... is the sensor actually triggering and returning 3 times faster? :: "the teensie is reporting up to a 3 times higher flowrate than just before the radio begins transmitting"

    A piece of foil between the sensor and the antenna might rule it out. 'before the radio beings' Would suggest removing the antenna would have no effect.

  9. #9
    Senior Member PaulStoffregen's Avatar
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    Quote Originally Posted by J-Ro View Post
    Any ideas on how I could diagnose this?
    Maybe tell us or better show us with photos the sort of wiring you're using? If it's just loose unshielded wire, well, you can expect it to act like an antenna, especially if the GND wire doesn't run together very close with each signal wire.


    but again maybe this is a limitation of my 100 Mhz oscilloscope???
    Of course your 100 MHz scope isn't going to help diagnose at issue with 450 MHz RF.

    The scope is also (probably) earth grounded, so from an RF antenna coupling perspective you're changing the whole system when you connect the ground clips of the probes.


    I'm pretty sure you'll get the most results from the capacitor and ferrite bead (which goes between the pin+capacitor to the sensor - not between the pin and capacitor). If this is an open collector type signal and you're using a pin with INPUT_PULLUP mode (just a blind guess since we know so little of your design), try adding a real pullup resistor between the pin and 3.3V. Use a relatively low value, like 1K or even 100 ohms.
    Last edited by PaulStoffregen; 10-21-2019 at 11:49 PM. Reason: typo

  10. #10
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    Couple of points from early days in RF.:
    Any mismatch in the Transmitter>feedline>antenna arrangement can cause the feedline to radiate energy. Sharp bends in the feedline are best avoided.
    Sensor cabling would be best run at right angles to the antenna feedline, keep them separate.
    Ferrite suppression sleeves such as these https://hken.rs-online.com/web/p/fer...eeves/8119133/ on both the antenna feedline and sensor cabling may be useful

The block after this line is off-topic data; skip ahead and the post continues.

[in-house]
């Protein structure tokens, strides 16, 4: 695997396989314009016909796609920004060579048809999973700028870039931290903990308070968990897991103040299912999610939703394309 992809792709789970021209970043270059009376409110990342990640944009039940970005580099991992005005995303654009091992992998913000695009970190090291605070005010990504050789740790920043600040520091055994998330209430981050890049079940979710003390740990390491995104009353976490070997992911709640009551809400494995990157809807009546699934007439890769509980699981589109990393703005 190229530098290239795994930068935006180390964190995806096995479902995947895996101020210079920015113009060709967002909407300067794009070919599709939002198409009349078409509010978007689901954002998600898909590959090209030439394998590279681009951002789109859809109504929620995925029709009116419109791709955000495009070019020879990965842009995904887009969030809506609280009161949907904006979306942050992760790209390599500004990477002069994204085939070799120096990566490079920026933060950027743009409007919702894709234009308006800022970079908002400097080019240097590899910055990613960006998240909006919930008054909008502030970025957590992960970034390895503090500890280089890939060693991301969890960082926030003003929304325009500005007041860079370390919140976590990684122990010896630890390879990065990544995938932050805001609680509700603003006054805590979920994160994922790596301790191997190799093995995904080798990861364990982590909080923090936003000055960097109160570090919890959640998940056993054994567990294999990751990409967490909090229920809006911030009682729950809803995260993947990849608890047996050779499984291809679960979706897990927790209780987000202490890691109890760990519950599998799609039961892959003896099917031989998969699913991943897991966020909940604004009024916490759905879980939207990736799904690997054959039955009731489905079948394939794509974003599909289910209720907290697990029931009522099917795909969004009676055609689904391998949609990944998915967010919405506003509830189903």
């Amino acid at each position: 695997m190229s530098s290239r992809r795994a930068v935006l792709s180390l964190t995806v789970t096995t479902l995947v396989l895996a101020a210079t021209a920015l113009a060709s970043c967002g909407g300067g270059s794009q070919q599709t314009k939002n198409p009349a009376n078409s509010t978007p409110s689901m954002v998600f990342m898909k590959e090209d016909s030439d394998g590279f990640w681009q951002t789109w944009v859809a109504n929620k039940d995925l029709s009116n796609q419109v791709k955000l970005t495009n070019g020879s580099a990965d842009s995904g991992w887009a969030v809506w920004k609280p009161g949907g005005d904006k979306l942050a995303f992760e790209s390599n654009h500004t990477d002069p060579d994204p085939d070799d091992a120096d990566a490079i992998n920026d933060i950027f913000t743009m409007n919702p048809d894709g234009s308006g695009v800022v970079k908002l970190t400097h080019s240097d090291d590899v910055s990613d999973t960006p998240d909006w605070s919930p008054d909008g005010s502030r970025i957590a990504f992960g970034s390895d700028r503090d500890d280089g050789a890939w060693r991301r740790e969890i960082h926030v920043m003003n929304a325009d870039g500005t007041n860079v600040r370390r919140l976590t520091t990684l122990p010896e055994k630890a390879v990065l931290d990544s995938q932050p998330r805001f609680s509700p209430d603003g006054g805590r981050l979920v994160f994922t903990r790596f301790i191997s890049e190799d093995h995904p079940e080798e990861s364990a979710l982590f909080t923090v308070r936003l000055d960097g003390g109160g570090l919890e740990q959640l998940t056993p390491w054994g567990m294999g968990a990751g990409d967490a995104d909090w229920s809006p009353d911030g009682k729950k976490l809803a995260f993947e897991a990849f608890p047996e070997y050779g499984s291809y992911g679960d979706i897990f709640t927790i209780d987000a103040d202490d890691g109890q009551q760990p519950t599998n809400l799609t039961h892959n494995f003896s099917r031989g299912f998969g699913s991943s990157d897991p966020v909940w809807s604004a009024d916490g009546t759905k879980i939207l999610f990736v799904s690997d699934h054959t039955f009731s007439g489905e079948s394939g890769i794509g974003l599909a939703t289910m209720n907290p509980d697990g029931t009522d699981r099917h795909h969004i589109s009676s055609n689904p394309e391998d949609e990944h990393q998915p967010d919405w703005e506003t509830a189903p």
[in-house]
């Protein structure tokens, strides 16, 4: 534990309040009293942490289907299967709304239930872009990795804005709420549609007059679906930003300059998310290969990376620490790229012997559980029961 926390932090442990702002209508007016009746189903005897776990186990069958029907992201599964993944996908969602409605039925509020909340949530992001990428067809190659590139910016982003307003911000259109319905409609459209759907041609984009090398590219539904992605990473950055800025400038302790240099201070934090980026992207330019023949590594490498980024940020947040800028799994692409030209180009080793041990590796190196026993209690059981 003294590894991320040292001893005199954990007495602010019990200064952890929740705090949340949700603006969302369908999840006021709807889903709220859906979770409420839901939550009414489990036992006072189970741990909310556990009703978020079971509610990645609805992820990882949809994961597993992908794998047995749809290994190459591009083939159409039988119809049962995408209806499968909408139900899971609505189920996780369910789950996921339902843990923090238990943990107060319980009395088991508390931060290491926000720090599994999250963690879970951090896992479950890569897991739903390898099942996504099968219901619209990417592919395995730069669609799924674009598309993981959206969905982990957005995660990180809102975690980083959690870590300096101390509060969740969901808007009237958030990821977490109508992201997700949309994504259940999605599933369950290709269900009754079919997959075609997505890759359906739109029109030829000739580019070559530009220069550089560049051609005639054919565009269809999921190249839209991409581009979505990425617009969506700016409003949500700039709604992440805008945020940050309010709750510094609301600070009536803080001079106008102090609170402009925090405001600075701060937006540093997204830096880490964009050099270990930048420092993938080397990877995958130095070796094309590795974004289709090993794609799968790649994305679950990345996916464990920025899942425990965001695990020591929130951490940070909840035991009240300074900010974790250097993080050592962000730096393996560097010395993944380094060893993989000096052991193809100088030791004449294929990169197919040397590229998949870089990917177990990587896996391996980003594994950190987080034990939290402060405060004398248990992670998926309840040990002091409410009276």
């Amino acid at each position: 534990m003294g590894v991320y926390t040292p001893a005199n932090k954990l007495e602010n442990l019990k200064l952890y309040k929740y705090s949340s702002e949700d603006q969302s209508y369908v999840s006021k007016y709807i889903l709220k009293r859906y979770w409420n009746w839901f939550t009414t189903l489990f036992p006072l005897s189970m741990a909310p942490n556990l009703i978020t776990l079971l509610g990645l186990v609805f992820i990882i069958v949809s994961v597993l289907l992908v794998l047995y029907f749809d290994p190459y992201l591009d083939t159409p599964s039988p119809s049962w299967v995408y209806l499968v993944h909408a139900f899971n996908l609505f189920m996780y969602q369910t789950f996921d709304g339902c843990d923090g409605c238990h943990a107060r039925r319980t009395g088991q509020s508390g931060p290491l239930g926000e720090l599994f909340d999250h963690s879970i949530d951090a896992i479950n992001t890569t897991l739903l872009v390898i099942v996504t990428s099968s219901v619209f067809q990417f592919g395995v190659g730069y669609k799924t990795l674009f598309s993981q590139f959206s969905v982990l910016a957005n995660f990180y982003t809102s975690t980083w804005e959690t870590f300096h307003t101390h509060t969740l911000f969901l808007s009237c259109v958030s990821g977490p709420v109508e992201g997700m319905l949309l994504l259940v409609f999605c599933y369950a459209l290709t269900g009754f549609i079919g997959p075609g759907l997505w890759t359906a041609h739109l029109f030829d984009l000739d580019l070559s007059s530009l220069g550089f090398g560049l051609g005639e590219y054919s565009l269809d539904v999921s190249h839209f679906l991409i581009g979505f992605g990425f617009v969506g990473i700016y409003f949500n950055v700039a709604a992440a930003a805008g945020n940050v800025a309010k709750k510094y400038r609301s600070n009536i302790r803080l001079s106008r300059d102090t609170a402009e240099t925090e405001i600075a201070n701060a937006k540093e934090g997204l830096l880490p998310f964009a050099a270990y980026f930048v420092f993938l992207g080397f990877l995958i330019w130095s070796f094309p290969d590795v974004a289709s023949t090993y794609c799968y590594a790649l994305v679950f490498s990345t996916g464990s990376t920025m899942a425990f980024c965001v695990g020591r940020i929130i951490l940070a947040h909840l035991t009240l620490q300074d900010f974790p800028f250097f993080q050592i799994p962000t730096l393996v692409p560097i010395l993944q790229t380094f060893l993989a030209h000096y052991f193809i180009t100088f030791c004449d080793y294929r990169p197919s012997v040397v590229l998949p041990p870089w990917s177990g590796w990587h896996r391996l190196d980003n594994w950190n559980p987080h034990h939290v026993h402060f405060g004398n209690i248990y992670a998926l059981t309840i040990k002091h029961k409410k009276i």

Packaging the sensor in "lossy" (to RF) material such as stainless steel wool or copper kitchen scouring pads may be useful. I've seen Ham Radio nerds run feedline coax, central for several metres in PVC stormwater pipe and fill the empty space with steel wool to stop feedline radiation from interfering with other gear. IMHO, move them apart.

  11. #11
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    I'd like to follow up on this as this thread directed me to the the solution, it took me a while to test everything out due to having potted components so I needed to make some more and be sure they also had the original problem, etc.

    What ended up working to varying levels of success was a few different things:

    1) Complete success - Moving the antenna further away from the Teensie. I was able to eliminate the interference if I increased the distance from the antenna to the Teensie from approximately 2 feet up to somewhere around 4 feet...this however isn't really a viable solution.

    2) Partial Success - Wrapping the teensie in a grounded aluminum foil ball. With this solution the radio would cause a small increase in measured flowrate (from ~1 GPH to ~1.5 GPH) with the teensie at the 2 foot mark. This is much improved over the previously mentioned >3 times increase in measured flowrate.

    3) Partial Success - Adding 100 pf capacitor & Ferrite Bead as close as possible to Teensie pin. Radio impact on measured flowrate was very similar to scenario 2, however marginally better.

    4) Complete Success - Using Solution 3 and changing my pull-up resistor from a 30K to the suggested smaller values (both the 1k and 100 ohm seemed to perform the same). With this configuration I could have the Teensie as close as 6 inches inches to the antenna (which is actually as close as I could physically move them together) with no impact on the measured flow rate due to the radio transmission...which is way closer than they need to live relative to each other.

    Thanks all for the input, really appreciate the help in solving this problem.